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Europe stirs...

4 November 2013, Eventail

These last months, equity markets in Europe have out-performed the rest of the world. Since the end of June, the flagship European index, the Eurostoxx 600, has risen by 8% while its US equivalent, the S&P 500, has offered no performance. According to Wealtheon CEO Victor Zwart, this is not just a short-term development, but a changing trend seems to be emerging.

Can we say that the crisis is behind us?
Victor Zwart: It’s much too soon to say that. However, there is an up-turn in the cycle. The euro zone has finally emerged from the longest recession since the creation of the single currency. After six consecutive quarters of contraction, the euro zone finally reported growth during the second quarter of the year at +0.3%. Clearly, we are not at the growth levels of Asian or American markets, but this marks a turning point. And if we look at the leading indicators (macro-economic indicators of future economic growth), there have been some recent improvements. If we look back just three years, the crisis in Greece was at its height. Many were expecting an explosion. Now, the climate seems calmer and more conducive to risk-taking.

Is Europe is a buying opportunity?
Again, it’s too early to say, but it would be a shame to invest in Europe once all the signals are green. At Wealtheon, we are sticking to our counter-cyclical strategy, and it is true that Europe deserves special attention. The time to enter the markets is close. But we shouldn’t get ahead of ourselves. The debt crisis is not yet over, far from it. We’ve seen bail-outs in Ireland, Greece, Portugal and Cyprus. Maybe Slovenia has a surprise in store. Spain has also been helped to restore its banking system to health. Its unemployment rate remains at an abnormally high level of 26%, while in the euro zone as a whole, it stands at 12%, which is still very high. By contrast, rates in the US have fallen steadily to 7.3%.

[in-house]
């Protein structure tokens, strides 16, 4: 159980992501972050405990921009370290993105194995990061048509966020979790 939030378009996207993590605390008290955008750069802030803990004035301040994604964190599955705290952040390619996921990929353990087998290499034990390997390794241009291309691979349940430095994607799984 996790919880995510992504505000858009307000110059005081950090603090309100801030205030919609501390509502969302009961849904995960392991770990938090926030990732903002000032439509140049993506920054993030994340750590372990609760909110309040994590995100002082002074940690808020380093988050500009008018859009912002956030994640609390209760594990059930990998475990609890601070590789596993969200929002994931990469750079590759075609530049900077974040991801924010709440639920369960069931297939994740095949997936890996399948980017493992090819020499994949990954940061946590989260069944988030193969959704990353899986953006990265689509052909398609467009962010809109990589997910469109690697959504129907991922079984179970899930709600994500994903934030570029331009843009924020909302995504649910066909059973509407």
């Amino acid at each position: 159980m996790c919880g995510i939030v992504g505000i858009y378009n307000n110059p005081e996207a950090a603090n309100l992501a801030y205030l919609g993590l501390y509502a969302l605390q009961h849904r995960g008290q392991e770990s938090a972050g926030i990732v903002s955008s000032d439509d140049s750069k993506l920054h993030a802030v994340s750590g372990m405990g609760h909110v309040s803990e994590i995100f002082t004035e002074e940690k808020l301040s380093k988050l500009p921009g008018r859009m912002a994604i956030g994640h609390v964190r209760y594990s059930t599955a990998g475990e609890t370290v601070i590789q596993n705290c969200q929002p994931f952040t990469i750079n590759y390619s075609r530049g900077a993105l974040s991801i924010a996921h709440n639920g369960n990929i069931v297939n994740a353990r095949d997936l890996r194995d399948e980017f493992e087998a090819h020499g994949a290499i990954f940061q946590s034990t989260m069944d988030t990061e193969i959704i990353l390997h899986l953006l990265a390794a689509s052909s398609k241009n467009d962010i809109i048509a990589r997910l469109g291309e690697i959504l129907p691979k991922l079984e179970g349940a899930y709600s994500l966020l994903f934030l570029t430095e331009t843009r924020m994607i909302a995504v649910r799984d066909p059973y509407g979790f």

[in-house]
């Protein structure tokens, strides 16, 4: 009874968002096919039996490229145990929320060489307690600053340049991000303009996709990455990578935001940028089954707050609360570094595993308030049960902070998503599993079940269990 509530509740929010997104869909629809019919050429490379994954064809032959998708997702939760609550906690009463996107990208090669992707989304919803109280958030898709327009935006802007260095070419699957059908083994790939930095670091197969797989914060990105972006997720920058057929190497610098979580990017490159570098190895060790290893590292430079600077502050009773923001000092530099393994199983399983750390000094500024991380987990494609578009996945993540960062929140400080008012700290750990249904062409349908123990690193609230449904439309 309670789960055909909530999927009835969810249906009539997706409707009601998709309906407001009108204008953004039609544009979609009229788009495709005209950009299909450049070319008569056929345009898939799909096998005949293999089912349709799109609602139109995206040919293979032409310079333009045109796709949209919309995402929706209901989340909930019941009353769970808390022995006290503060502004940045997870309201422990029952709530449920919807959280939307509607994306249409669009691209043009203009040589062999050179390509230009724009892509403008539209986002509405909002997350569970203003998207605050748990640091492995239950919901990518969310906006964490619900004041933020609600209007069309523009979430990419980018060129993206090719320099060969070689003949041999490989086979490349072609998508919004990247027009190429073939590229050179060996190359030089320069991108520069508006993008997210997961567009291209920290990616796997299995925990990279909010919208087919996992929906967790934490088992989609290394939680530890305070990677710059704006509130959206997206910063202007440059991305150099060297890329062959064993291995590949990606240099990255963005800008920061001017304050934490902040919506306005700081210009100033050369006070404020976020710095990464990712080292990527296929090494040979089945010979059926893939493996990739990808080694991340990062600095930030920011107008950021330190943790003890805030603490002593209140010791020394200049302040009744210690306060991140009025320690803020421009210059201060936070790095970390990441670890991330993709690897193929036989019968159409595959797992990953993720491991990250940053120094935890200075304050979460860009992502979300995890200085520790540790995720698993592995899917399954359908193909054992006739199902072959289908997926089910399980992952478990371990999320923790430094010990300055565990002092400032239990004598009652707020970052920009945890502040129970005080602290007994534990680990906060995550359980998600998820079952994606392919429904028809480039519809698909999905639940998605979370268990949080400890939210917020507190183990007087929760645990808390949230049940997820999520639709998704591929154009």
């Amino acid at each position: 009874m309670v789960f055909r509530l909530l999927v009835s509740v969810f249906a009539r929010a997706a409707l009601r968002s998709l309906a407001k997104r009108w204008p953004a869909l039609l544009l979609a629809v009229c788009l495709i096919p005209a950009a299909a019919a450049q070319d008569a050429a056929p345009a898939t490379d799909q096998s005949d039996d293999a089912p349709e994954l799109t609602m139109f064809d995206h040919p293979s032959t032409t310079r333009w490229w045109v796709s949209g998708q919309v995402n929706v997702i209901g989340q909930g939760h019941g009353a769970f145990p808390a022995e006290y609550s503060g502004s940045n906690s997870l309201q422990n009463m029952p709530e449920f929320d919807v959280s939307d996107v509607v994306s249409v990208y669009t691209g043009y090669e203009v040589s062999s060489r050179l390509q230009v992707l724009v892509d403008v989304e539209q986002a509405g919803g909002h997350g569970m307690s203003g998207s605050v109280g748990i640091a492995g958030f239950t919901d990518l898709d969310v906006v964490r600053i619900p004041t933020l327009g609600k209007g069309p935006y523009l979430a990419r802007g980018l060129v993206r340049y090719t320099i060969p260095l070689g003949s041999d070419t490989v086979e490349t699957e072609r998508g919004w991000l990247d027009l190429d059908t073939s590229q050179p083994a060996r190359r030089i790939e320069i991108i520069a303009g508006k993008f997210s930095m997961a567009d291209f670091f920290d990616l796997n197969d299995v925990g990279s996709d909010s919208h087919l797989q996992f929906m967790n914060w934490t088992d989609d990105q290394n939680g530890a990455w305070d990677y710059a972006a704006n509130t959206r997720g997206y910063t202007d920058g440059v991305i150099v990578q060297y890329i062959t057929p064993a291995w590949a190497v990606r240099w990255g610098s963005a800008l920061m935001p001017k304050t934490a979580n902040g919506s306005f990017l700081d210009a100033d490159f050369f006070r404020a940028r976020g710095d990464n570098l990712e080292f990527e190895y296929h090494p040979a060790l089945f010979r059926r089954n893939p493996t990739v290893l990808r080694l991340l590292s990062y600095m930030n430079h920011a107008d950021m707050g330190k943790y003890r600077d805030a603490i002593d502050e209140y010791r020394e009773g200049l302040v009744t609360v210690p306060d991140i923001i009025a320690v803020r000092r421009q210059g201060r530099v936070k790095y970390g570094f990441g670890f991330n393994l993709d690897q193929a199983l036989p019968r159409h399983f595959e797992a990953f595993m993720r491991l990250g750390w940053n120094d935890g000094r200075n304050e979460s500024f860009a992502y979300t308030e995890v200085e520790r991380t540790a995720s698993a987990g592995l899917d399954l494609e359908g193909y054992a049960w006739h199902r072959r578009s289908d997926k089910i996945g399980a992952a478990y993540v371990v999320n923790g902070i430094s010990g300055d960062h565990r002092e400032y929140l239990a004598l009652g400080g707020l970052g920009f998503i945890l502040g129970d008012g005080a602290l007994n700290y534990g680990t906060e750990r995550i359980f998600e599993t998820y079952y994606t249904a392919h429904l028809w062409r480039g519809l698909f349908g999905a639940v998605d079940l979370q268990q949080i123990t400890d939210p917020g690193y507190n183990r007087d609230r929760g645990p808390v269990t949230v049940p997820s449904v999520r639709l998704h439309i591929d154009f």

Should we prioritise equities or bonds?
It is true that equities in European companies are cheaper than they are across the Atlantic. If we compare the Price to Earnings Ratios (market value to earnings per share), in Europe equities are valued at 14 times their earnings compared with 17 times in the US. Matters are more complicated for bonds. After good years for the bond markets following a period of ever-lower rates, the trend has reversed in recent months. The US Federal Reserve, the FED, will soon start to slow down the rate of its injections of liquidity into the American economy. This will automatically be followed by a rise in long rates. Since the FED announced its intention of ending the programme last May, we have seen rates soar. There has also been a rise in the solid European countries, although they are structurally different from the US. Danger for bond portfolios, certainly; investment opportunities, very clearly.

How do you see 2014?
2013 has been a fairly turbulent year, despite appearances. After a good start, we soon had the events in Cyprus, the FED in May, the decline of the emerging markets, Syria and the US shutdown. 2013 has been a year of transition. A rate rise, and for equities a movement of liquidity from emerging to developed countries. It’s to be hoped that 2014 will offer more clarity. Much will depend on when the US monetary stimulus comes to an end, and the financing needs of European countries in difficulties in 2014 and 2015 may make life difficult. In any case, given the poor performance of the bond segment, together with an economic upturn in the developed countries, equities should have a good many years ahead.



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